A Contemporary Investigation of NTFS File Fragmentation

Vincent van der Meer*, H.L. Jonker*, Jeroen van den Bos*

*Corresponding author for this work

Research output: Contribution to journalArticleAcademicpeer-review

1 Citation (Web of Science)


There is a significant amount of research in digital forensics into analyzing file fragments or reconstructing fragmented data. At the same time, there are no recent measurements of fragmentation on current, in-use computer systems. To close this gap, we have analyzed file fragmentation from a corpus of 220 privately owned Windows laptops.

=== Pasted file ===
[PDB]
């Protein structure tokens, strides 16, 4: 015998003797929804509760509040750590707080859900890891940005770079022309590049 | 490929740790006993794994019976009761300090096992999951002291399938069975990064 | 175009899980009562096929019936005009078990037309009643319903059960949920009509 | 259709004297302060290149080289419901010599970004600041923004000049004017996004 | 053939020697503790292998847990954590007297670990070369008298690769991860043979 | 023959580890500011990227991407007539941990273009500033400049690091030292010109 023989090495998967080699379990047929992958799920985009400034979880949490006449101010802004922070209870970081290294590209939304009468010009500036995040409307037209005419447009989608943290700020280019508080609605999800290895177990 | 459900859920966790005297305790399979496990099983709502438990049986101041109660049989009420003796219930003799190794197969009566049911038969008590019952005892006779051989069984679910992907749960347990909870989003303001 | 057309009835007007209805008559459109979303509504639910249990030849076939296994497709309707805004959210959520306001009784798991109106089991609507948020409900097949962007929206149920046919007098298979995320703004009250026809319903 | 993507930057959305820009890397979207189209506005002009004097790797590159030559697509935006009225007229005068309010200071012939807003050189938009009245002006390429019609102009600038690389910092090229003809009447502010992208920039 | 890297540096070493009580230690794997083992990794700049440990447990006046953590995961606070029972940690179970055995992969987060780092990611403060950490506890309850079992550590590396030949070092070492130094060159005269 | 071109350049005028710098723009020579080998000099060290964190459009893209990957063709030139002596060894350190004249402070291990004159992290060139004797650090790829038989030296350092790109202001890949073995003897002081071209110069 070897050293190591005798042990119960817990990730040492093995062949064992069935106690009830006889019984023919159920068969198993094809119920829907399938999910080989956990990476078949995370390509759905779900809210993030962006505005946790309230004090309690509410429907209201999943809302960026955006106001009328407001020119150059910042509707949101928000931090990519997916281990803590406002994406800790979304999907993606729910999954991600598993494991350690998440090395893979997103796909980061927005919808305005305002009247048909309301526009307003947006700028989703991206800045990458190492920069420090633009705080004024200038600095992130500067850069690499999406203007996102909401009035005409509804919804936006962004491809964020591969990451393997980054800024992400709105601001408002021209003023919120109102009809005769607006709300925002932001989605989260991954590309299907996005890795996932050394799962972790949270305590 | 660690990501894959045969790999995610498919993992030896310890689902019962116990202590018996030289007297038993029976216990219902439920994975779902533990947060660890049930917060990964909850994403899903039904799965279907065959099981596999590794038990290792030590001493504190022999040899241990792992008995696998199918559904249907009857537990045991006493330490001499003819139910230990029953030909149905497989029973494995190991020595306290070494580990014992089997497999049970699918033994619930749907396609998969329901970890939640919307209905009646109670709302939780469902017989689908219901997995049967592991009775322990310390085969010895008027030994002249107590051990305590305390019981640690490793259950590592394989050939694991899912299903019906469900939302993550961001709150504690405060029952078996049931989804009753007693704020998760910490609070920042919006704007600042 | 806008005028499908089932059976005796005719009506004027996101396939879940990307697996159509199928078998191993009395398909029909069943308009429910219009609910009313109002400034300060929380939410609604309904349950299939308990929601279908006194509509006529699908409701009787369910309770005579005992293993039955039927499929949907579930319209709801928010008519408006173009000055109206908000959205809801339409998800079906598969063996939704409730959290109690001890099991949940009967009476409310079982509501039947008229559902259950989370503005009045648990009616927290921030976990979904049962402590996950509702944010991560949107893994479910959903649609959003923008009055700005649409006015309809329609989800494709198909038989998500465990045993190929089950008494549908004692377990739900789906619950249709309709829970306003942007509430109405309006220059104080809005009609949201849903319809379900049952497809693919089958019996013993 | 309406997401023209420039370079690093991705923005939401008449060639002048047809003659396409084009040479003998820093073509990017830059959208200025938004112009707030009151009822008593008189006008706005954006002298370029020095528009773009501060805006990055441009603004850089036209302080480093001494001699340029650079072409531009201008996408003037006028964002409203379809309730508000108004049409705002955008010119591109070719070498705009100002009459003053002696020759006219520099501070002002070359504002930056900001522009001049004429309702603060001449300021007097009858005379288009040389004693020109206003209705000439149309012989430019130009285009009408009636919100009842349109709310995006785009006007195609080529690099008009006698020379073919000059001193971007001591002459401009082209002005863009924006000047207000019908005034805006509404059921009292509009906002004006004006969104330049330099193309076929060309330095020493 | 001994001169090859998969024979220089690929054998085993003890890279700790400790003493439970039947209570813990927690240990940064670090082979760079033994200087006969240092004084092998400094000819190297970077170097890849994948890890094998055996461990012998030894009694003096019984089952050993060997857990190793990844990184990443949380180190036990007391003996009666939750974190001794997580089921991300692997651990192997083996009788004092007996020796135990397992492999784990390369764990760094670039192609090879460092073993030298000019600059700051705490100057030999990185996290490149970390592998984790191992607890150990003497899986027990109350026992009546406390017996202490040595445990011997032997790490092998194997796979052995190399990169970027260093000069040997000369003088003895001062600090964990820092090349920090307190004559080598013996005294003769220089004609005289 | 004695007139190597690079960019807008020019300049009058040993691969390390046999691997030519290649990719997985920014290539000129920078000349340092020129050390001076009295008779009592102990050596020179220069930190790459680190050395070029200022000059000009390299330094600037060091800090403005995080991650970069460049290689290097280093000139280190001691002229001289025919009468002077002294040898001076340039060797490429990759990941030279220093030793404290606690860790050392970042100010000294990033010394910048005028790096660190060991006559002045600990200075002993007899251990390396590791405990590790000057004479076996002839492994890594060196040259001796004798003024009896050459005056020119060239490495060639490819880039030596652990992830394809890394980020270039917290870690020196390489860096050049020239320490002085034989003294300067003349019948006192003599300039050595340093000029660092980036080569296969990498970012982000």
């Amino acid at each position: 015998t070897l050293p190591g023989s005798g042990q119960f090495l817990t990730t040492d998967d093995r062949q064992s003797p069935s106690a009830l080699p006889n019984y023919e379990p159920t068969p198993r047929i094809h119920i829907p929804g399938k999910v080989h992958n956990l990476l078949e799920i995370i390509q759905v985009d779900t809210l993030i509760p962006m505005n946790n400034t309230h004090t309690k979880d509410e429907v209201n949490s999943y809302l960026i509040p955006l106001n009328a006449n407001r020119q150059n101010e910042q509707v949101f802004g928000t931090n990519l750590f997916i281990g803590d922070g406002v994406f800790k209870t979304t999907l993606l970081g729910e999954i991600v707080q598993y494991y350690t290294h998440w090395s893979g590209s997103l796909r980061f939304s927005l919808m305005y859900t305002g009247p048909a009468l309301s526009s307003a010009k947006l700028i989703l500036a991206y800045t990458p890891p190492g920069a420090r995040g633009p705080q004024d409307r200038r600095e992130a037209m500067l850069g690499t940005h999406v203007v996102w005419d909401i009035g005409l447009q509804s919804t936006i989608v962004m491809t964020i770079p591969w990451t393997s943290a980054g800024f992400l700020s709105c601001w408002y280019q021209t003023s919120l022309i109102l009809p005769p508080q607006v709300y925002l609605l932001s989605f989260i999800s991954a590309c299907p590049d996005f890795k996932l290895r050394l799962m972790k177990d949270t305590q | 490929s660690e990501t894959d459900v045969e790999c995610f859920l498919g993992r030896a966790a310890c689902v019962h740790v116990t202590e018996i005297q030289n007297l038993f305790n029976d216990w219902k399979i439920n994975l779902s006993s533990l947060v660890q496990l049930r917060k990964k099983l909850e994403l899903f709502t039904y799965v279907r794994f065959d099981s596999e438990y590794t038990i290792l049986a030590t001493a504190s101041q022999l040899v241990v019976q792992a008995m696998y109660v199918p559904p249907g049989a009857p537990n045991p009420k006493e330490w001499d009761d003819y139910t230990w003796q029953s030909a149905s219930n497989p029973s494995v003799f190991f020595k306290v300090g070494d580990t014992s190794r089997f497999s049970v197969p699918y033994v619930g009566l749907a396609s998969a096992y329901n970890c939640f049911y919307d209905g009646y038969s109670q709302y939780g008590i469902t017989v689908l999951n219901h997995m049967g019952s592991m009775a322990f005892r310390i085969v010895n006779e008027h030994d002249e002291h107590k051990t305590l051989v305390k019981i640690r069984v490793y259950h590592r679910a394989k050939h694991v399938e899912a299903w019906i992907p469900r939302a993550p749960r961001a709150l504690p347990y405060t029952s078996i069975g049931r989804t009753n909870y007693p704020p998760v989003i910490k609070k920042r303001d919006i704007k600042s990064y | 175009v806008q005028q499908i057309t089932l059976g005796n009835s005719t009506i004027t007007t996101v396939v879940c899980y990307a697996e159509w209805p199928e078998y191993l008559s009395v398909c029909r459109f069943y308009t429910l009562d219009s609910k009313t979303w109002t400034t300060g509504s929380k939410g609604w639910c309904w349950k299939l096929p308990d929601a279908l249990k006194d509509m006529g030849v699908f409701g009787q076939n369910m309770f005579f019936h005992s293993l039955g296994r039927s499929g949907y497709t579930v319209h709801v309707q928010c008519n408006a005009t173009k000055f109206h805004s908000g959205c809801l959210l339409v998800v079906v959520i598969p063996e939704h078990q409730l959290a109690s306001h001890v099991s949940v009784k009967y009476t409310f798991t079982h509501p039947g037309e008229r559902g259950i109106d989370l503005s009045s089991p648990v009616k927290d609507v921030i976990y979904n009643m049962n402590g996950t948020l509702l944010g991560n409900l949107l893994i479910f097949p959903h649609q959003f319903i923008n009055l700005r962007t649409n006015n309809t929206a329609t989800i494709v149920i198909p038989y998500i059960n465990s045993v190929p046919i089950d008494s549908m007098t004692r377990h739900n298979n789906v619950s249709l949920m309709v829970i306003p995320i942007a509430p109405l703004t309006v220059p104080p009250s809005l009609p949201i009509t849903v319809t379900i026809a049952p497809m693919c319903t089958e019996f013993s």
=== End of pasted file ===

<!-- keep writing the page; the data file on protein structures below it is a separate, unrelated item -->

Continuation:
We provide a detailed report of our findings. This includes contemporary fragmentation rates for a wide variety of image-, video-, office-, database-, and archive-related extensions. Our data substantiates the earlier finding that fragments for a significant portion of fragmented files are stored out-of-order. We define metrics to measure the degree of “out-of-orderedness” and find that the average degree of out-of-orderedness is non-negligible. Finally, we find that there is a significant group of fragmented files for which reconstruction is insufficiently addressed by current tooling.
Original languageEnglish
Article number301125
Number of pages11
JournalForensic Science International: Digital Investigation
Publication statusPublished - Oct 2021


  • Digital forensics
  • File carving
  • File fragmentation


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